First things first: you need to decide how many fabrics you want to use. You’ll want at least two fabrics, but no more than 8 for a block like this. (You’ll see why I say a “block like this” at the end.)
1. Choose your fabrics and cut to 7 1/2” square.
2. Stack all your fabrics, lining up all edges.
3. Lay your template on top of your fabric (print out here).
4. Cut around the curve.
We now have two pieces, I will refer to them as the curved piece (that the one in the bottom left of the picture) and the concave piece (the top right of the photo).
5. Take the top two fabrics from the concave section and move them to the bottom of that stack.
6. Lay your first curve and concave piece from the pile together. Repeat with your second, third and fourth pieces. You should have a combo similar to this. Your fabrics curve and concave pieces will be opposite each other in this placement.
7. Find the center of your first curved and concave pieces and pin together at centers.
8. Pin the edges of your concave piece to the straight edge of your curved piece.
9. Repeat for the other side.
10. Continue pining your curves together. The way I go about doing this is to center a pin between my end pin and center pin and I do another pin half way between that pin and my end pin and so on and so forth until my curve is totally pinned down.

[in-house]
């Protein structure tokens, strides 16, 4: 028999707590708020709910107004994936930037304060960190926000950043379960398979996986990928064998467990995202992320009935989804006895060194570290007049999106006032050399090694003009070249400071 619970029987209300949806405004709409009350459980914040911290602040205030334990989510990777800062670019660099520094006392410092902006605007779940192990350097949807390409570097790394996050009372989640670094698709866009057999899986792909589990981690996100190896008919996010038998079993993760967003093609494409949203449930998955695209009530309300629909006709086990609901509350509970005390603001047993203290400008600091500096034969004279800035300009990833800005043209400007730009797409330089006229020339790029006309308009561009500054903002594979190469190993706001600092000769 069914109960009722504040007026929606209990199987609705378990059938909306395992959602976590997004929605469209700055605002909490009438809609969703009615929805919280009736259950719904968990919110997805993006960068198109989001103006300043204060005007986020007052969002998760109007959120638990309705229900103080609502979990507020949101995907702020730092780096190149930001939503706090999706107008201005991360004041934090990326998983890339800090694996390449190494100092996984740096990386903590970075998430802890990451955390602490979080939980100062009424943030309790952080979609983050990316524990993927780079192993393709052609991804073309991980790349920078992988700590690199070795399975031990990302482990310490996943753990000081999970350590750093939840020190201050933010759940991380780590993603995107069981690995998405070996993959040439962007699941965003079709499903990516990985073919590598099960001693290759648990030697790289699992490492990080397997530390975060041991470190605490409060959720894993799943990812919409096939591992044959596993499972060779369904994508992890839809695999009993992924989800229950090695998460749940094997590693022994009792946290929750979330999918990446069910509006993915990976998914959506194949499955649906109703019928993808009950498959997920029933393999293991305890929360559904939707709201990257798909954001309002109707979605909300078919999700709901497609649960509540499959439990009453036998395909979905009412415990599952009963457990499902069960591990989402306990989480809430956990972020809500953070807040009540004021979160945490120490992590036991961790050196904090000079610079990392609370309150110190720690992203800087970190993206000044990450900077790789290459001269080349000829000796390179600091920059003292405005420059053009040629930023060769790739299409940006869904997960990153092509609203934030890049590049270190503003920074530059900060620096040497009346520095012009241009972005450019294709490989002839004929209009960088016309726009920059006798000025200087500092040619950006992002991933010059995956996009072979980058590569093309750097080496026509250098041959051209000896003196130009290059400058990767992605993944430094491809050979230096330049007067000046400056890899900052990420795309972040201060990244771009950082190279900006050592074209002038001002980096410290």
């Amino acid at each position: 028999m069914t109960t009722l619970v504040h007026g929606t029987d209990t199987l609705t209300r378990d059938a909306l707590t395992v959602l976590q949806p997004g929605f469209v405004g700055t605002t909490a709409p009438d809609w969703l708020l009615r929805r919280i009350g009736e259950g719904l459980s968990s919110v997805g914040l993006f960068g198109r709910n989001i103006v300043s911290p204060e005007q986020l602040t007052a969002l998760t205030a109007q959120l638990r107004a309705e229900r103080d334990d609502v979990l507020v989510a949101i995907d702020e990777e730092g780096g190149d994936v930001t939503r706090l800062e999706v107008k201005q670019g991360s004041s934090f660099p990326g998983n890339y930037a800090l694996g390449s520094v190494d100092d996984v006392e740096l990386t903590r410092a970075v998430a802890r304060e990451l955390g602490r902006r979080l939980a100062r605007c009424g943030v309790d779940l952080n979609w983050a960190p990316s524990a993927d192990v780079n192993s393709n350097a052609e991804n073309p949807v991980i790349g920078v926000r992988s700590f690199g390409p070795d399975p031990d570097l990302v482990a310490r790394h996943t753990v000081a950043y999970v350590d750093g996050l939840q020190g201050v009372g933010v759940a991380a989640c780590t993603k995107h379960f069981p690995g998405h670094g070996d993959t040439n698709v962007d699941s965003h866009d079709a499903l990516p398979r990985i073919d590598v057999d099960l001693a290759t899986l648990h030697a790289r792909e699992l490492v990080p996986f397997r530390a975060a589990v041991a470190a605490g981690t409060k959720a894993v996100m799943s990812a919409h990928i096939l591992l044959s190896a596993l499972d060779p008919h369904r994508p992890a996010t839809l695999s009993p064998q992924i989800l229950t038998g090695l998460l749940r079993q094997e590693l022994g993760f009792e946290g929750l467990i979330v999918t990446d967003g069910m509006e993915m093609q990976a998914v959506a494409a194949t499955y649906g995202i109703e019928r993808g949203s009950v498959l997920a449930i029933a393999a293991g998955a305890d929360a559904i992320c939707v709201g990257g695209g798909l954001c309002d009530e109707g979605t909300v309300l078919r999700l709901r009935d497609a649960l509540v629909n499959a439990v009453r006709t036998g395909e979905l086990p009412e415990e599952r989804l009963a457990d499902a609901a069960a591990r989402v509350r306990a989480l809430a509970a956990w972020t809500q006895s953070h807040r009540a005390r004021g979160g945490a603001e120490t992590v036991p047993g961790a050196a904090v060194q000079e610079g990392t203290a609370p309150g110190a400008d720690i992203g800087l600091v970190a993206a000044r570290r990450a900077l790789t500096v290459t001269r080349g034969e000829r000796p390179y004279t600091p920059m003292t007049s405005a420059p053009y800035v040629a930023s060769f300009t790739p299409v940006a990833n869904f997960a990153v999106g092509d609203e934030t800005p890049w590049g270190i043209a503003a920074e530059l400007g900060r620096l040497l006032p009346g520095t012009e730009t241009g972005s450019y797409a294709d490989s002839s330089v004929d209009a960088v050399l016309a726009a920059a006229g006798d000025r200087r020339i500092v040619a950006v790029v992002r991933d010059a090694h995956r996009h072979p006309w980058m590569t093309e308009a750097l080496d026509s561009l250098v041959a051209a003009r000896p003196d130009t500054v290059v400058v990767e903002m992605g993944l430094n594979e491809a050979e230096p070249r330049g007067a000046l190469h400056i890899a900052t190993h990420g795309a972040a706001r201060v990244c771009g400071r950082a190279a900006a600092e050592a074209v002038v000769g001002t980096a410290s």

Make sure your fabric lays flat in the seam allowance, so as to avoid any puckers/pleating when sewing. This is generally referred to as easing in.
11. Sew your seam, going slow and “easing” the fabric as needed to avoid puckers.
12. Clip your curve and press. Flip over and press the top, too.
13. Square up your block to approx. 6 1/2”
14. Gather all of your squared blocks and sew together in any random pattern you want. See yesterdays post for inspiration.
Okay, so as a quick alternative to sewing curves the way I described…remember how I mentioned that Liz goes at it her own way (much like myself)? Well, when she pined her curved piece to the concave piece she pinned at the center and worked outward, keeping it as straight as possible as she went (meaning, no bunching fabric). This resulted in having a little left over on the concave piece, as you can see here. In the end, after squaring up, her piece was the same as the rest of us. So do what works for you. Remember that there is no right or wrong way, just easier and maybe more efficient.
Here’s a good link on sewing curves. And here’s a great block that Prickly Pear Bloom did just this last week (why you may want more fabrics). I love it, and I’m going to make a block like this for my quilt. …cause apparently I’m making two quilts since I’m doing one block to show and then another block to finish taking decent pictures. All of these photos were again at night and so are not the best quality. You’ll forgive me, right?
**Updated** Make sure to check out Amy’s posts on making this block as well.